Thursday, April 9, 2009

Patient Autonomy vs. Doctor Autonomy

My last post dealt with the simple question of responsibility for one's own health. This follow-up is about one type of conflict which arises as a result.

A person called our office requesting to become a new patient. He wants be referred for hyperbaric oxygen therapy (HBOT) for an old stroke. He also stated that he is happy to stay with his regular doctor for everything else, but wanted to see me since he had heard I use alternative medicine. [note: I have that reputation as I do not argue with my patients over such "woo" unless I believe it to be harmful] 

I declined the invitation. 

The person later that day showed up at the Office front window and argued for 10 minutes with my receptionist about my decision. He only needed a referral to a nearby HBOT center and promised he would take little of my time. Oh, he also wanted to discuss other alternative therapies with me.

He had found a HBOT place in California, but didn't want to pay for the trip, motel, etc. Could he make an appointment so that I could convince the nearby HBOT center (2 hours away, only treating chronic wounds) to treat him for the stroke? "What kind of wound do I need?"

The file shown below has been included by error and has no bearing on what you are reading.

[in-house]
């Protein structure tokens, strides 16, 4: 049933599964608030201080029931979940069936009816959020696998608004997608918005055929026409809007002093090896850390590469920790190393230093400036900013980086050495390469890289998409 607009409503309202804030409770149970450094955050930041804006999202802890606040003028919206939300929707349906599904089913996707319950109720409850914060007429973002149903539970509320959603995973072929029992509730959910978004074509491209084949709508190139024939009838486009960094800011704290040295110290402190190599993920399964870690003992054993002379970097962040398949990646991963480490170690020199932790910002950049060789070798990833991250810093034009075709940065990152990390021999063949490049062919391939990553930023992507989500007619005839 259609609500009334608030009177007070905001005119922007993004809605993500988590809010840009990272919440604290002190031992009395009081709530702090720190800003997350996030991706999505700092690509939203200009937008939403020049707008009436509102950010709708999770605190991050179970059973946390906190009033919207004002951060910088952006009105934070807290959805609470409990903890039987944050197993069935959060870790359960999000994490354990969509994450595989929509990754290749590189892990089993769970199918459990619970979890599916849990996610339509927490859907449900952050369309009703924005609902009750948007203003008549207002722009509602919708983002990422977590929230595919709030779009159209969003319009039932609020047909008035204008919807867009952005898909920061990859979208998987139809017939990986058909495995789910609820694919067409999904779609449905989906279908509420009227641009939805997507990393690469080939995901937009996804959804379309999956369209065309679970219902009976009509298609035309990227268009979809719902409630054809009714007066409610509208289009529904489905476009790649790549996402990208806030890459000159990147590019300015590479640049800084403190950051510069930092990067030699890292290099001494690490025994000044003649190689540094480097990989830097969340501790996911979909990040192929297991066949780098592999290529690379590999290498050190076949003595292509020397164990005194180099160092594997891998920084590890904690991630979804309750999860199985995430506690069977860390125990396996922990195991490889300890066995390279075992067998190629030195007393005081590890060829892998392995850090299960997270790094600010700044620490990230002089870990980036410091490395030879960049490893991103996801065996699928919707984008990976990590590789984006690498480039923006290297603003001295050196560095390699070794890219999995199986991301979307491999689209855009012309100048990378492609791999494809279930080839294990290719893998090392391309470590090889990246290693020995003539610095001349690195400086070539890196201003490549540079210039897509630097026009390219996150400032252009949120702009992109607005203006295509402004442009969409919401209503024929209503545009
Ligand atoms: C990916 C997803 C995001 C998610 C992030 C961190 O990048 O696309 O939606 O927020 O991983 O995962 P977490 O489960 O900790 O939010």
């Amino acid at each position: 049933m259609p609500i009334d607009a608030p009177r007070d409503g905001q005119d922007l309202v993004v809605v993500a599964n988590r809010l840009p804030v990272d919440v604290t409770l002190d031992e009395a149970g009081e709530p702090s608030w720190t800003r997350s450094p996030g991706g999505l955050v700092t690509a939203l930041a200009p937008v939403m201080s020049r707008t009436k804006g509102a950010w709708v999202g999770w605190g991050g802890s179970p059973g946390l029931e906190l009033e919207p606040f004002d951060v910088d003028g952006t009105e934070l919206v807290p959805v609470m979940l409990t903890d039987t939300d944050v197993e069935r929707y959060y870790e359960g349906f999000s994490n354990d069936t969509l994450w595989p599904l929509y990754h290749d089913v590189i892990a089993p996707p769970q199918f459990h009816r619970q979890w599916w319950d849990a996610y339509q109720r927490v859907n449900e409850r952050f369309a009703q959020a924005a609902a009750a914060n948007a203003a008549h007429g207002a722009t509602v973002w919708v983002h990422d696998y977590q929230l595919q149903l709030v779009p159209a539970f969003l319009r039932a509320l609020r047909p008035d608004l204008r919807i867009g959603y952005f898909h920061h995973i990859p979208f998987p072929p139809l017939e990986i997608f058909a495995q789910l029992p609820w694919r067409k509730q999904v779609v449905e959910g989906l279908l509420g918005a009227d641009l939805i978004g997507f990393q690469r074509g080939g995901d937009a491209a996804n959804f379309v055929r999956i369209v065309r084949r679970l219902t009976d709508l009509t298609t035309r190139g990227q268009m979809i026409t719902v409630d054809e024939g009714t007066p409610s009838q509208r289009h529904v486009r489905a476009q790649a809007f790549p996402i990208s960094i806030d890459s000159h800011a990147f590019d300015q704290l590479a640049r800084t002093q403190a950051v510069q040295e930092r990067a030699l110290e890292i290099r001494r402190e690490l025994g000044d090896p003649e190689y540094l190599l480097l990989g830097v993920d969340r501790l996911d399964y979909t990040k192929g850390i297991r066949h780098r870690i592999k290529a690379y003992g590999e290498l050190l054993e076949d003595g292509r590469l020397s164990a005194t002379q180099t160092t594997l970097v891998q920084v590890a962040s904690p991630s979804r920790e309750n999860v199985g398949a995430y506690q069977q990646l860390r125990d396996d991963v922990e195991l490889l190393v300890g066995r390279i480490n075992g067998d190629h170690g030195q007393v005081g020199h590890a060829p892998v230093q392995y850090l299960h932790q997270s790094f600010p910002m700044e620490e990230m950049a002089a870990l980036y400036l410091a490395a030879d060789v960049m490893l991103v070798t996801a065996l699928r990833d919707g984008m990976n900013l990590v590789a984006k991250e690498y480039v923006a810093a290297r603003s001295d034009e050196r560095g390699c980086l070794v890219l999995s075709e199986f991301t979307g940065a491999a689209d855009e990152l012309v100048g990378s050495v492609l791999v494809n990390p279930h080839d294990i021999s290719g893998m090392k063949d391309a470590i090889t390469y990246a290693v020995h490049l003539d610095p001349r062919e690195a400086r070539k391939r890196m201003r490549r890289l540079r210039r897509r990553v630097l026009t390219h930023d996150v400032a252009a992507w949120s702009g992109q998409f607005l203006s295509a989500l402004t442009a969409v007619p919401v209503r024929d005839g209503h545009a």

I continued to decline, and he left unsatisfied. 

An individual has the right and responsibility for their own health. If unsatisfied with one doctor or practitioner or course of treatment, s/he is at liberty to find others to provide the health care sought (providing it is legal).

This man exercised his freedom finding a place for his desired legal treatment from the internet, but wanted a cheaper, more convenient outlet. I exercised my freedom by declining to be involved. He felt I was wrong to do so, that it is my job to help him obtain the health care which he has decided he wants, in the manner desired.

The patient has autonomy (self-rule) to make their own health care choices (within the law).

The doctor has autonomy to make his/her own practice choices (within the law). This includes the mode of practice and under the circumstances s/he decides.  

The self-rule of the patient does not give the right to rule over the doctor.

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